With little fanfare and a brief ceremony that was livestreamed over YouTube on Wednesday afternoon, Roderick Smith assumed command of Atlanta’s fire department.
About 150 people tuned in online as outgoing fire Chief Randall Slaughter bid farewell one last time before handing over his radio and badge to his successor.
Slaughter, 51, officially retired after three decades with Atlanta Fire Rescue. The Atlanta native and Marine Corps veteran was among a small number of employees to have served in each division of the department and hold every rank.
Former Atlanta fire Chief Randall Slaughter retired Wednesday after three decades with the department.
Credit: Atlanta Fire Rescue
Credit: Atlanta Fire Rescue
He had been chief since taking over in an interim role in February 2018, according to his bio on the city’s website.
Smith, 53, has been with the department for 24 years, most recently serving as deputy chief of technical services. The Atlanta Public Schools graduate has a degree in finance from Morehouse College and a master’s in public administration from Columbus State University. He’ll oversee 1,100 employees across 36 fire stations as Atlanta’s 22nd fire chief.
Roderick Smith became chief of Atlanta Fire Rescue on Wednesday following a "transfer of command" ceremony. He's been with the department for 24 years.
Dressed in their full uniforms, Smith and Slaughter stood facing each other inside department headquarters during Wednesday’s “Transfer of Command” ceremony.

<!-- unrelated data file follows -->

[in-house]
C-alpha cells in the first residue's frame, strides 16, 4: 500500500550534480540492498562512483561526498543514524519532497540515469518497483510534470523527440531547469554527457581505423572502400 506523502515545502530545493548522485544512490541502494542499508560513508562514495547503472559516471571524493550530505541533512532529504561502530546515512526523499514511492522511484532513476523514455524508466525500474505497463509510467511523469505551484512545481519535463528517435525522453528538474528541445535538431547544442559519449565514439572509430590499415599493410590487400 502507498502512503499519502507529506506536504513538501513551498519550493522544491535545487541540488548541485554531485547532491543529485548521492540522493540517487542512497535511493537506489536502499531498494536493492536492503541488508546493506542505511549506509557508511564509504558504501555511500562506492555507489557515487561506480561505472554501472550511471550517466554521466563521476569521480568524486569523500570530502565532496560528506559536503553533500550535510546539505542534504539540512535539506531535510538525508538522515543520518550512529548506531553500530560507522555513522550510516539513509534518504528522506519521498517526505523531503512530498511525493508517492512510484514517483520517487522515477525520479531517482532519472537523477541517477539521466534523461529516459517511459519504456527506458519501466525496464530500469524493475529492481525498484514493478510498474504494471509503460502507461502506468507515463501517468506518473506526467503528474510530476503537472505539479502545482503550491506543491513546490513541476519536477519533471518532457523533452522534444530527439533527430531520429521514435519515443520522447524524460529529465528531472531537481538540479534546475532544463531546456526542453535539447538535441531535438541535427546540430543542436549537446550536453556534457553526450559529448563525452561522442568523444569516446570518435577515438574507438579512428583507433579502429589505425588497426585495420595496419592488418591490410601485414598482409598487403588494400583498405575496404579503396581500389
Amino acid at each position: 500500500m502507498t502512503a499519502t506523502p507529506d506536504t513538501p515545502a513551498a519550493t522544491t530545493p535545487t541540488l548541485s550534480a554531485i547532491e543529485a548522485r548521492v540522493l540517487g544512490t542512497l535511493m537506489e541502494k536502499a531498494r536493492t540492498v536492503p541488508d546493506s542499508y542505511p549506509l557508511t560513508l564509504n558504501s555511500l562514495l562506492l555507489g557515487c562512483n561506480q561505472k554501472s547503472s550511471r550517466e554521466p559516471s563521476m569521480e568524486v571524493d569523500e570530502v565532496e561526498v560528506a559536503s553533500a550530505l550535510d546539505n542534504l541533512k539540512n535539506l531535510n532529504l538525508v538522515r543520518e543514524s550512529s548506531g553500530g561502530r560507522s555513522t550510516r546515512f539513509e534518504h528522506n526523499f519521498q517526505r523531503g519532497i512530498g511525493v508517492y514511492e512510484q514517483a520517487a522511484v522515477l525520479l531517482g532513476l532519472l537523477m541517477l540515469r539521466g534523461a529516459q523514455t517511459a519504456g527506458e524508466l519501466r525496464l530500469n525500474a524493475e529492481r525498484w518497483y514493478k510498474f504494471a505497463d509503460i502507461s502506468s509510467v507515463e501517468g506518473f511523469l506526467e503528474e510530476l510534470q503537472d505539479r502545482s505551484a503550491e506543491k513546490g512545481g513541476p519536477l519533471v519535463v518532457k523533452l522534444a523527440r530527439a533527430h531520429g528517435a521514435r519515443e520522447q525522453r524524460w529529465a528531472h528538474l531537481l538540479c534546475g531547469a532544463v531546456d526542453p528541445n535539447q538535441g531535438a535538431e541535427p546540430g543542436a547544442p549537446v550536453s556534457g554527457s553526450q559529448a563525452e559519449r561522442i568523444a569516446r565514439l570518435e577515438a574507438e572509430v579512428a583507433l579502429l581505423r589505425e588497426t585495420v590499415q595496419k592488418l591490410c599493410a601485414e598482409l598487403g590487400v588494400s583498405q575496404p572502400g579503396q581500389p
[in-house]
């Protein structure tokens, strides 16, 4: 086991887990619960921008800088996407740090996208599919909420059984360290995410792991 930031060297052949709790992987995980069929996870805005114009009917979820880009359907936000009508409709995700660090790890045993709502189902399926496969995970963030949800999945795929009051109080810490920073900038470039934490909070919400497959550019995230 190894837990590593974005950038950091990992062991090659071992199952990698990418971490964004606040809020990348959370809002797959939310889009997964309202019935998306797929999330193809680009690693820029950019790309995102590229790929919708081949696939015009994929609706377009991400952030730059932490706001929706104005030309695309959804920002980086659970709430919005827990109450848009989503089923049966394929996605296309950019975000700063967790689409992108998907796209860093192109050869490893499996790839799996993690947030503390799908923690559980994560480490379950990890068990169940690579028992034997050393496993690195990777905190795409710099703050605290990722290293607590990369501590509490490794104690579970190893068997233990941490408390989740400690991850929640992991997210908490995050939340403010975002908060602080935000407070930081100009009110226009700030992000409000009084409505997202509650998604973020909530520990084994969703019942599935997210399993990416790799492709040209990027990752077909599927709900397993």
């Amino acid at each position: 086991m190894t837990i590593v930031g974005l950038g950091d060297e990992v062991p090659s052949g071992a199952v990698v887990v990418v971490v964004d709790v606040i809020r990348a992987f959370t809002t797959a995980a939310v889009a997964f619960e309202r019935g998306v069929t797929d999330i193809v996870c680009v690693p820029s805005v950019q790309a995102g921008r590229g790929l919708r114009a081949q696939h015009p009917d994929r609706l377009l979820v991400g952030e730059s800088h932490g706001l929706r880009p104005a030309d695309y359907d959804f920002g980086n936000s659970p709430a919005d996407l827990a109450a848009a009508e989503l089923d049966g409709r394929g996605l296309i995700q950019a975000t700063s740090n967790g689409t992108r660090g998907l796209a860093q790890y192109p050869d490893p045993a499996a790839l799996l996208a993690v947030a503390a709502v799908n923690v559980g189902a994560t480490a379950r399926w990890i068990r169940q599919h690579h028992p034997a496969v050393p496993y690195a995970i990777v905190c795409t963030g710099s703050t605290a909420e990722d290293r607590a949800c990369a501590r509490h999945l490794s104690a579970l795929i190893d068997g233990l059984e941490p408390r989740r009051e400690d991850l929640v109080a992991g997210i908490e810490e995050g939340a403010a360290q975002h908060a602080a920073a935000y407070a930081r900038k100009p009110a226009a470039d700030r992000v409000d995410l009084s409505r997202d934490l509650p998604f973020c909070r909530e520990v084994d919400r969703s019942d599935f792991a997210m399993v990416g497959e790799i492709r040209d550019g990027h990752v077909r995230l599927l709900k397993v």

As the clock struck 5 p.m., Slaughter pulled out his radio, addressing dispatchers for the last time.
“Pursuant to my retirement, I am permanently transferring command of the organization to the new fire chief, Roderick Smith,” he said, taking off his brass chief’s badge and attaching it to Smith’s jacket.
A woman on the other end of the radio replied as the broadcast went out to firefighters across the city.
“Attention all companies, attention all companies” she called. “After 30 years of service, fire Chief Randall B. Slaughter is retiring and would like to thank the men and women of AFRD for their tremendous dedication to service during his tenure as fire chief. He asks that the same level of dedication and commitment extend into the Smith administration.”
Smith then picked up his new radio, telling dispatchers and firefighters that he had assumed command of the department.
With that, Slaughter saluted his successor and said “Godspeed, my friend,” before turning on his heel and walking out of the room.
Speaking briefly, Smith addressed the crowd for the first time in his new role as chief. “I look forward to leading the Atlanta Fire Rescue Department into the future, (and) wish Godspeed to fire Chief Randall Slaughter,” he said.